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World powers want new nuclear talks with Iran quickly

By Justyna Pawlak

BRUSSELS (Reuters) - Six world powers agreed on Wednesday to seek renewed talks with Iran as fast as possible, reflecting a heightened sense of urgency to resolve a long rift over Tehran's disputed nuclear activity and avert the threat of war.

Their call coincided with growing evidence of Iran expanding nuclear capacity in an underground bunker virtually impervious to attack and follows the November 6 re-election of President Barack Obama, which has cleared the way for new contacts.

Senior diplomats from the six countries - the United States, Russia, China, France, Britain and Germany - met in Brussels on Wednesday to consider new negotiating tactics despite abiding skepticism that a deal with Tehran can be reached.

It was not clear after the meeting what options, if any, were agreed. But the six said "necessary contact" with the Iranians would be made "in the coming days".

"The (six powers) are committed to having another round of talks with Iran as soon as possible," said a spokesman for EU foreign policy chief Catherine Ashton, who represents the six countries in dealings with Iran.

Analysts warn that a window of opportunity for a negotiated solution is narrowing because of growing alarm over Tehran's nuclear course in Israel, the Middle East's only nuclear power which has threatened to bomb the atomic sites of its arch-enemy.

Any Israeli air strikes, which many believe would escalate into a wider Middle East war damaging to a wobbly global economy, is unlikely before Israel's January 22 election, experts say, giving the six powers some room for diplomatic maneuver.

"There certainly is a window to do a deal, but that window is closing, and closing fast. Ultimately it depends on the Iranians meeting their international obligations," said Ariel Ratner, a former Obama administration political appointee on Middle East issues at the State Department.

By "obligations", he was referring to U.N. Security Council resolutions telling Iran to suspend uranium enrichment, the main pathway to nuclear bomb fuel, and open up to U.N. nuclear inspectors in exchange for trade and technology benefits.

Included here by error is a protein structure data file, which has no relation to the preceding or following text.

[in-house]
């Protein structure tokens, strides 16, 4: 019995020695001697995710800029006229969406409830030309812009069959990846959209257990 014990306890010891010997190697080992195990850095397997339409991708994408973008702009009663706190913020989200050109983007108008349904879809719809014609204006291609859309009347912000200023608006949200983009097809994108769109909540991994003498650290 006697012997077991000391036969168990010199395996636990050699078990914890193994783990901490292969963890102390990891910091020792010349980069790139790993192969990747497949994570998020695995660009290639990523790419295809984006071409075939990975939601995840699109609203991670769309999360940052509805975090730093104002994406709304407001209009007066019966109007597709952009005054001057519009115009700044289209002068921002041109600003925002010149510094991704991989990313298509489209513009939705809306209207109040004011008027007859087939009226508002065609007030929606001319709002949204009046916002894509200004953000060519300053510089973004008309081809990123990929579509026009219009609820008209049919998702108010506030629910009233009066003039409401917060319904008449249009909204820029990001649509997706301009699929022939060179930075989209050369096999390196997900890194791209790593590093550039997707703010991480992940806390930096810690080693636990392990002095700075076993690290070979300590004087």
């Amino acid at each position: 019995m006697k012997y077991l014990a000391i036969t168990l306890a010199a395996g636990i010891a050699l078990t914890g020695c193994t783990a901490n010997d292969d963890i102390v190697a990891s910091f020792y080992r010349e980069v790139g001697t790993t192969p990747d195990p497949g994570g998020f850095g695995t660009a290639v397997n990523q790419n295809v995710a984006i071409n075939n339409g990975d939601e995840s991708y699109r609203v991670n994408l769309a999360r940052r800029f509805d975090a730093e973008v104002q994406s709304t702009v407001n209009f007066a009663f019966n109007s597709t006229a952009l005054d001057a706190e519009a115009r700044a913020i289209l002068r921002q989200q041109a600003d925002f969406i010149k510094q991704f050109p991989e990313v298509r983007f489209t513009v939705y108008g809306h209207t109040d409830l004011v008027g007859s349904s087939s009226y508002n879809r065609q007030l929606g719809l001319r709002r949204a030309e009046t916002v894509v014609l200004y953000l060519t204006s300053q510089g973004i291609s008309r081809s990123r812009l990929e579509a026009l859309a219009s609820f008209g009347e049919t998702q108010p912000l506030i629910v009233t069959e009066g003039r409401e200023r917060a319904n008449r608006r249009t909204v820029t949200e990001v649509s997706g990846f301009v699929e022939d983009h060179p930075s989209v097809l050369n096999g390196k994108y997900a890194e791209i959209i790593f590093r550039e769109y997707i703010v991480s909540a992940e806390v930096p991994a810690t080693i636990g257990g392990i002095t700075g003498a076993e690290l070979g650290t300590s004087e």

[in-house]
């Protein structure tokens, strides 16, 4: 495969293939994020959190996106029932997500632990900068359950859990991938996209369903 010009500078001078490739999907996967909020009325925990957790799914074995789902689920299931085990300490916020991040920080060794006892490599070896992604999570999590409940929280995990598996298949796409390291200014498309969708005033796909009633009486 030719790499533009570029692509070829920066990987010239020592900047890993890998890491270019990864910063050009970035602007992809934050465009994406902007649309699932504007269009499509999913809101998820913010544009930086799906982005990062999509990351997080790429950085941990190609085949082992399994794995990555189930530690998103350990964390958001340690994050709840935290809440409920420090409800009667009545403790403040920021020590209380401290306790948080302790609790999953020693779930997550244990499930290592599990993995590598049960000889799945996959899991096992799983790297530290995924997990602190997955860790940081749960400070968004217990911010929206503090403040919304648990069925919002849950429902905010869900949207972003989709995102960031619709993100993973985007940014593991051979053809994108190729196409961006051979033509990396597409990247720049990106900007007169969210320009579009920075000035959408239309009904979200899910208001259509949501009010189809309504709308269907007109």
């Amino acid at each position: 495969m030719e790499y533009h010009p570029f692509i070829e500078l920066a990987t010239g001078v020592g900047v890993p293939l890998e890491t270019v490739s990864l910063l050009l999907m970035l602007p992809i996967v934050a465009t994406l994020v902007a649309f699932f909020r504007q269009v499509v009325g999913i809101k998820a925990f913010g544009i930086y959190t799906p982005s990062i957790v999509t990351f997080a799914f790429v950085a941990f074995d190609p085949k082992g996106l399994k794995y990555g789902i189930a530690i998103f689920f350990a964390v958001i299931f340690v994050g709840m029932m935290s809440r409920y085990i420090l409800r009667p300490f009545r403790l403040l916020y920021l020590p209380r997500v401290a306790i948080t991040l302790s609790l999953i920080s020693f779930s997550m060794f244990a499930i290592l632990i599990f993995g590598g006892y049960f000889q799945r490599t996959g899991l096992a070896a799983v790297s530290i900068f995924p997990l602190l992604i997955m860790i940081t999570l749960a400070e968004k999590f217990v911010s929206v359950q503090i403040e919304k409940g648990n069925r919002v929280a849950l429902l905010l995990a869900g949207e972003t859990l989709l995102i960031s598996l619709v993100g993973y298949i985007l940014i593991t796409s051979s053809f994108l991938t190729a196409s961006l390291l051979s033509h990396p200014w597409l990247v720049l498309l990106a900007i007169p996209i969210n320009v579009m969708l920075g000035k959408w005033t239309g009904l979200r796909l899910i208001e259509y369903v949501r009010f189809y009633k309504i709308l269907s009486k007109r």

Iran's defiance of the resolutions, rejecting suspicions that it is refining uranium for anything other than peaceful energy, has prompted increasingly harsh sanctions on Tehran.

After three inconclusive rounds of talks with Iran earlier this year, Western diplomats say the six negotiators need a new approach to engineer a deal with the Islamic Republic.

UNDERGROUND NUCLEAR ENRICHMENT

The stakes have risen since diplomacy resumed in April after a hiatus of more than a year, they say, with a U.N. watchdog report last week showing Iran is set to sharply expand uranium enrichment in its bunkered Fordow plant.

Iran denies international accusations it is seeking nuclear weapons and has so far refused to meet demands to scale back its atomic activity, insisting on immediate relief from sanctions.

Western powers have rejected that in previous rounds, instead offering limited incentives focused on technology cooperation. They have also ramped up punitive measures intended to get Iran, one of the world's biggest oil producers and exporters, back to the table for meaningful talks.

Sanctions pressure increased last month when European Union governments tightened restrictions on trading with Tehran and banned imports of Iranian gas, complementing a crippling embargo on Iranian crude oil that took full effect on July 1.

Diplomats say one option being considered by the six powers is to ask Iran for more concessions while offering more substantial sanctions relief.

"With more space in Washington and more pressure in Tehran, there might just be room for a deal," said Jon Wolfsthal, a former adviser to U.S. Vice President Joe Biden. "Sanctions relief has to be on the table at some point, but Iran has to be able to get to 'yes'."

In the earlier meetings this year, the powers called on Iran to stop producing higher-grade enriched uranium, shut down the Fordow facility and ship its stockpile abroad.

Iran rebuffed the proposal, described by Western officials as an initial step to build confidence, and demanded recognition of its "right" to refine uranium, activity which can have both civilian and military purposes, as well as sanctions dropped.

Any new deal would have to be carefully choreographed to entice Iran to make concessions while taking into account deep-seated reluctance among Western governments to ease sanctions.

"The key is sequencing the significant steps," said Cliff Kupchan, a Middle East analyst at consultancy Eurasia Group. "My guess is that's what they (the six powers) will discuss."

Iranian central bank governor Mahmoud Bahmani told Reuters on Thursday that it had avoided a "serious dent" to its economy from sanctions thanks to gold reserves sufficient to last 15 years, high oil prices and reduced imports.

The sanctions have caused the rial currency to plummet, inflation to jump and hundreds of thousands of job losses.

(Additional reporting by Fredrik Dahl in Vienna, Peter Apps in Washington, Randy Fabi and Aisha Chowdhry in Islamabad; Editing by Mark Heinrich)

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